University President Mark Yudof’s decision last month to join the Worker Rights Consortium might eventually lighten the University’s pocketbook by more than just the price of WRC dues.
Last Thursday, Nike terminated its contract with Brown University after school officials tried to renegotiate their contract in accordance with the WRC code of conduct, a set of standards championed by students, sweatshop activists and organized labor groups nationwide.
In anticipation of this Friday’s founding WRC meeting, the move has raised more than a few eyebrows at universities nationwide.
Nike officials say the WRC is counterproductive because corporations are not allowed to sit at the consortium’s bargaining table, an exclusion they say creates distrust between all invested parties.
Simon Pestridge, Nike’s labor practices manager, says the corporation prefers their membership in the Fair Labor Association, an alternative labor-monitoring group criticized by activists and organized labor for catering too heavily to corporate interests.
“We’ve been involved with these labor issues for a long time, and we know how to make improvements in the factories,” Pestridge said. “What you’re saying with the WRC is that we don’t know how to do that.”
So far Brown, a founding WRC member, is the only institution to face repercussions because of their involvement.
Pestridge said Nike will deal with each university on a per contract basis. But the University of Minnesota, whose men’s and women’s basketball and hockey teams and football team all sport uniforms bearing the company’s trademark swoosh, could find itself in the same precarious position once the WRC is fully established.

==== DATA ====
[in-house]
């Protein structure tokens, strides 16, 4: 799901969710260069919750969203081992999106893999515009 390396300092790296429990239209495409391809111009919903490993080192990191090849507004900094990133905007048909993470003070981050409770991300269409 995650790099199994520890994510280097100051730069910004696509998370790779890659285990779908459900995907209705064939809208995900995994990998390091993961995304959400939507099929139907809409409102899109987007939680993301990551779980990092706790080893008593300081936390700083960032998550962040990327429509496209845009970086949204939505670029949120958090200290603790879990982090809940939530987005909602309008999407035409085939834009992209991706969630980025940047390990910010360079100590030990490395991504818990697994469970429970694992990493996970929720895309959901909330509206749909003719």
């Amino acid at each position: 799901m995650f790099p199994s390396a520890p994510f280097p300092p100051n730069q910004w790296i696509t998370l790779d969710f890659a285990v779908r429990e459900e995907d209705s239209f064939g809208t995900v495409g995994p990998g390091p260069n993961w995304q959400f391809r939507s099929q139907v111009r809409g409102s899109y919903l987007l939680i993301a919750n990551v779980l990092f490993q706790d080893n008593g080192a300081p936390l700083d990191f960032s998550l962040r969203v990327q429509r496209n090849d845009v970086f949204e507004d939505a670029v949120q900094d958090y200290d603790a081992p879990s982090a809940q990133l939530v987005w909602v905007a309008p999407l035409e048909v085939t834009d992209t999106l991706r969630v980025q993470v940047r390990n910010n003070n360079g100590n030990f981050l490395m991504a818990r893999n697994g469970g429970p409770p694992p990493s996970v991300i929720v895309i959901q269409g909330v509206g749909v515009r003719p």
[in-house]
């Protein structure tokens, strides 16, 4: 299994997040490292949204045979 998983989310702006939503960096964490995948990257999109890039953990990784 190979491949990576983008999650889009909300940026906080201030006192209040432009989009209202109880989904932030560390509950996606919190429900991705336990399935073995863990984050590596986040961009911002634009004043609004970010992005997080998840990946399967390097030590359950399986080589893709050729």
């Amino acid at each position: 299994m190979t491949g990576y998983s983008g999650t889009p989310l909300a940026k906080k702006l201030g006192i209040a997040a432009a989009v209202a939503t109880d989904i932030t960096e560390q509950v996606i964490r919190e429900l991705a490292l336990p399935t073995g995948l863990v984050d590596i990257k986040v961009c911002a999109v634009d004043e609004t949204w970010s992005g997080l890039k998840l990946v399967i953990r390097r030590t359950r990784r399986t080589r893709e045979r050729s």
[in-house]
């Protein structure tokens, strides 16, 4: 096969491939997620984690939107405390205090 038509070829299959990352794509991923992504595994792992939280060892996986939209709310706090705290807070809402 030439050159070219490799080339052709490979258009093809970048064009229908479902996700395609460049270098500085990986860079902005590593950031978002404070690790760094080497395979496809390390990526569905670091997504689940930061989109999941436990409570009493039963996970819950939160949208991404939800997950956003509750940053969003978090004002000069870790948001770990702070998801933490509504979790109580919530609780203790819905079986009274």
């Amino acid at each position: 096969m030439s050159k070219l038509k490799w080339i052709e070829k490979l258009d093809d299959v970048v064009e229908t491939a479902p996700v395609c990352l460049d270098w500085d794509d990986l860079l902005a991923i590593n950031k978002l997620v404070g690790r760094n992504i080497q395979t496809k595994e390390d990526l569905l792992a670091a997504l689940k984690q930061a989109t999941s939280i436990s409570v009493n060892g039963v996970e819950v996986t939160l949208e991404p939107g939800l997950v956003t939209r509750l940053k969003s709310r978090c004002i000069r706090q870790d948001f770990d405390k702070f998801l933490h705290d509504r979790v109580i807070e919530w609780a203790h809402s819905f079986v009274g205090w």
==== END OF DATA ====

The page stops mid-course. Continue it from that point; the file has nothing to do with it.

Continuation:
At issue, in part, is the structure of each individual contract.
Brown University was in the second year of a three-year deal that provided equipment to their men’s hockey team at wholesale prices.
In interviews on Tuesday, University General Counsel Mark Rotenberg said he needs to review each team’s specific Nike deal before evaluating the University’s prospects of experiencing similar difficulties with the Oregon-based apparel giant.
“(The contract) is not a charity,” Rotenberg said. “I think the relationship with Nike has been useful to Nike and the University, and I have no reason to believe it shouldn’t continue that way.”
If the University’s sideline contracts are terminated, it might endanger the Nike trademark agreement that brought in $10,000 last year and made Nike one of the University’s top 25 revenue-generating licensees.
But some activists say the contract termination is nothing more than a glorified scare tactic to leave conflict at the table as WRC representatives and officials sit down to structure the organization. The wave of WRC support has trumped FLA new membership of late, and many activists say the WRC could ultimately threaten FLA legitimacy.
“Nike is just trying to scare the schools because they’re afraid the WRC is going to be effective,” said Rana Kasich, member of the University Licensee Labor Practices Task Force. “They can’t take away the contracts of every WRC school.”
Travis Reed covers environment and transportation and welcomes comments at [email protected] He can also be reached at (612) 627-4070 x3232.